$3.5 million Lake Forest stream restoration moving forward
July 1, 2010
TAHOE CITY, Calif. and#8212; After nearly a decade of planning, one Placer County restoration project appears on track to return the Lake Forest Meadow back into a wetland habitat, its previous condition before it was filled in during the 1960s.
The Placer County Department of Public Works Tahoe Engineering Division began the second phase of a restoration project last May and is currently working to rechannel water back through the meadow with an outlet to Lake Tahoe at Pomin Park.
Amy Green, an assistant engineer at public works, said she’s been working on the project since 2001.
and#8220;Placer County worked with the California Tahoe Conservancy, and basically we removed the fill and we’re restoring the meadow to a more natural condition,and#8221; Green said. and#8220;The idea is to restore the area to a natural environment as much as we could.and#8221;
Green said in the 1960s there were numerous natural stream channels within the project area that were destroyed, and streams were relocated into manmade conduits to make way for a proposed condominium project that never materialized.
Since the 60s, county officials have said the restoration area has become drier than normal and vegetation has dwindled, causing erosion and reduced wildlife habitat.
Recommended Stories For You
and#8220;This is a major accomplishment, and we’ve worked with a fair number of agencies to get this project off the ground,and#8221; Green said.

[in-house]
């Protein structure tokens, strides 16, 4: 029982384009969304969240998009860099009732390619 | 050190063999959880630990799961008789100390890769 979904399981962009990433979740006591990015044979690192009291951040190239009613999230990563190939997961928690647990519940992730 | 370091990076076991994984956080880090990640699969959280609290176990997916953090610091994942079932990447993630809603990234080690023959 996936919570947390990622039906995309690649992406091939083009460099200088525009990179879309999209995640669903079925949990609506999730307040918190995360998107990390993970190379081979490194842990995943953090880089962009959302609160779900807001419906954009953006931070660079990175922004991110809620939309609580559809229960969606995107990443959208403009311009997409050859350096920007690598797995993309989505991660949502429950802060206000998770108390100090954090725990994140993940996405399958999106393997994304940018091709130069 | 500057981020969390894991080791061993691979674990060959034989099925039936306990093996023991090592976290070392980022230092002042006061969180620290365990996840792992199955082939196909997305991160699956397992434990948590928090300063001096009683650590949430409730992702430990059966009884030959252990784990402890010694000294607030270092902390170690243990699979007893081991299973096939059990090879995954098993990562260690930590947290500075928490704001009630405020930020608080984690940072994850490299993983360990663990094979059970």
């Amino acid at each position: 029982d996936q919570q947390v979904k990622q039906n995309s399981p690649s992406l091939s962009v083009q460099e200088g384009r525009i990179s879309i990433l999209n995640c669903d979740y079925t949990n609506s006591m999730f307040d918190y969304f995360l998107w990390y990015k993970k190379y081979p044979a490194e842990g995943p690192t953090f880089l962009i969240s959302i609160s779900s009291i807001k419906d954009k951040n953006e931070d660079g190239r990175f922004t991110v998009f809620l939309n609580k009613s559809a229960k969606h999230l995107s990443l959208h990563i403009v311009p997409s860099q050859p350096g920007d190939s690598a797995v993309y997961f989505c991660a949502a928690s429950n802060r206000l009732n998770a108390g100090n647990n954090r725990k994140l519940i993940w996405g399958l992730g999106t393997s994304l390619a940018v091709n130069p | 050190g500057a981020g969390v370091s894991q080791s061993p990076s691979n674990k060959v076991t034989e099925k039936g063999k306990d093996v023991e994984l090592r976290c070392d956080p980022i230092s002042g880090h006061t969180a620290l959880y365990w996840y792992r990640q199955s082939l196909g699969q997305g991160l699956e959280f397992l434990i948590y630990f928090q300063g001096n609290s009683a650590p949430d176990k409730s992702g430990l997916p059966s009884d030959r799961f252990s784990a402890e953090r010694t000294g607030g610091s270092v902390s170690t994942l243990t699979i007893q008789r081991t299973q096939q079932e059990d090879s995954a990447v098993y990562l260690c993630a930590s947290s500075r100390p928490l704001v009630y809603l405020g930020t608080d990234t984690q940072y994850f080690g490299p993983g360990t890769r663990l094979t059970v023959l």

By project’s end, the county said 35 acres will be restored.
and#8220;The project will be a real benefit to the lake, the residents, local wildlife and to the long term environmental and economic viability of the basin,and#8221; said Placer County Supervisor Jennifer Montgomery, who represents Lake Tahoe in the county’s fifth district. and#8220;Our Department of Public Works has a solid record of watershed and stream environment zone restoration projects and I know they will do an excellent job in this case as well.and#8221;
In addition to the project’s wildlife and fish habitat restoration, public works officials said other benefits include improved water quality, soil erosion control, erosion control seeding, improved riparian habitat, irrigation and increased public access and interpretive opportunities.
and#8220;This is a major accomplishment, and we’ve worked with a fair number of agencies to get this project off the ground,and#8221; Green said. and#8220;It’s just a matter of getting everybody on the same page.and#8221;
According to a Placer County press release, 90 percent of the construction will be completed by the end of October, with the entire project done sometime during the 2011 construction season.
The first phase of the project that began and finished in 2008 cost about $950,000, and the second phase costs $2.6 million.